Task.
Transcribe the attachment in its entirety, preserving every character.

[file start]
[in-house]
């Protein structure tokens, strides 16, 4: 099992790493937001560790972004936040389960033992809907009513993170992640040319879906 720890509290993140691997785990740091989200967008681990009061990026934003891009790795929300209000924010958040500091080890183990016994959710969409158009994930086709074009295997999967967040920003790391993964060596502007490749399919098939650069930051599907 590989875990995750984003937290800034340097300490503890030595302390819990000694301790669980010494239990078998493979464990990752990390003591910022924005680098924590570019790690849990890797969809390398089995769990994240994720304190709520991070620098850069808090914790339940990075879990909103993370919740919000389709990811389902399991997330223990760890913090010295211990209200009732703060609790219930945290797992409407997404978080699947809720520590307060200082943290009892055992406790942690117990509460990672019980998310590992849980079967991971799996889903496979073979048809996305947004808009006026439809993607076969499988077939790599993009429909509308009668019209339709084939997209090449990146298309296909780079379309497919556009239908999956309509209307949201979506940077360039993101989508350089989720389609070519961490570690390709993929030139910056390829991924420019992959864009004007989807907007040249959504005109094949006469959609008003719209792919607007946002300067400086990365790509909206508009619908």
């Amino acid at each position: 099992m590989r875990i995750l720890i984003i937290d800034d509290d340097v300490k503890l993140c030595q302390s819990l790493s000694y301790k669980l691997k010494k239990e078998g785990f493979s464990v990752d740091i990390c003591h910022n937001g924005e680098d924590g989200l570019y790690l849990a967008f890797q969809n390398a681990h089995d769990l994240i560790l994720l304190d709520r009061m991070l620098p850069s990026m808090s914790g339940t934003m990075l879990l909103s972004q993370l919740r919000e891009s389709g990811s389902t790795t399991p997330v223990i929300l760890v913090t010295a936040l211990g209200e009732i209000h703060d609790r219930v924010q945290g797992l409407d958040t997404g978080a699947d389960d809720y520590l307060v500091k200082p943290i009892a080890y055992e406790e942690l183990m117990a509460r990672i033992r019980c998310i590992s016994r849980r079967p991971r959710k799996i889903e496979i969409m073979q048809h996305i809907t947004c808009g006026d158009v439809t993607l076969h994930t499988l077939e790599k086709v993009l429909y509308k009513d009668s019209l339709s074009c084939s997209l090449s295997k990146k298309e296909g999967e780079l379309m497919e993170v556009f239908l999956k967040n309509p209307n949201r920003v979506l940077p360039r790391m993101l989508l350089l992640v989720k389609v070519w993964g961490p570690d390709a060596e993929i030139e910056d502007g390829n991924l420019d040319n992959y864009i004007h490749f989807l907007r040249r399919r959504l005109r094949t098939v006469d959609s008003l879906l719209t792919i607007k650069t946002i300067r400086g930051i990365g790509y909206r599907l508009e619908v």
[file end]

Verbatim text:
[in-house]
């Protein structure tokens, strides 16, 4: 099992790493937001560790972004936040389960033992809907009513993170992640040319879906 720890509290993140691997785990740091989200967008681990009061990026934003891009790795929300209000924010958040500091080890183990016994959710969409158009994930086709074009295997999967967040920003790391993964060596502007490749399919098939650069930051599907 590989875990995750984003937290800034340097300490503890030595302390819990000694301790669980010494239990078998493979464990990752990390003591910022924005680098924590570019790690849990890797969809390398089995769990994240994720304190709520991070620098850069808090914790339940990075879990909103993370919740919000389709990811389902399991997330223990760890913090010295211990209200009732703060609790219930945290797992409407997404978080699947809720520590307060200082943290009892055992406790942690117990509460990672019980998310590992849980079967991971799996889903496979073979048809996305947004808009006026439809993607076969499988077939790599993009429909509308009668019209339709084939997209090449990146298309296909780079379309497919556009239908999956309509209307949201979506940077360039993101989508350089989720389609070519961490570690390709993929030139910056390829991924420019992959864009004007989807907007040249959504005109094949006469959609008003719209792919607007946002300067400086990365790509909206508009619908």
């Amino acid at each position: 099992m590989r875990i995750l720890i984003i937290d800034d509290d340097v300490k503890l993140c030595q302390s819990l790493s000694y301790k669980l691997k010494k239990e078998g785990f493979s464990v990752d740091i990390c003591h910022n937001g924005e680098d924590g989200l570019y790690l849990a967008f890797q969809n390398a681990h089995d769990l994240i560790l994720l304190d709520r009061m991070l620098p850069s990026m808090s914790g339940t934003m990075l879990l909103s972004q993370l919740r919000e891009s389709g990811s389902t790795t399991p997330v223990i929300l760890v913090t010295a936040l211990g209200e009732i209000h703060d609790r219930v924010q945290g797992l409407d958040t997404g978080a699947d389960d809720y520590l307060v500091k200082p943290i009892a080890y055992e406790e942690l183990m117990a509460r990672i033992r019980c998310i590992s016994r849980r079967p991971r959710k799996i889903e496979i969409m073979q048809h996305i809907t947004c808009g006026d158009v439809t993607l076969h994930t499988l077939e790599k086709v993009l429909y509308k009513d009668s019209l339709s074009c084939s997209l090449s295997k990146k298309e296909g999967e780079l379309m497919e993170v556009f239908l999956k967040n309509p209307n949201r920003v979506l940077p360039r790391m993101l989508l350089l992640v989720k389609v070519w993964g961490p570690d390709a060596e993929i030139e910056d502007g390829n991924l420019d040319n992959y864009i004007h490749f989807l907007r040249r399919r959504l005109r094949t098939v006469d959609s008003l879906l719209t792919i607007k650069t946002i300067r400086g930051i990365g790509y909206r599907l508009e619908v």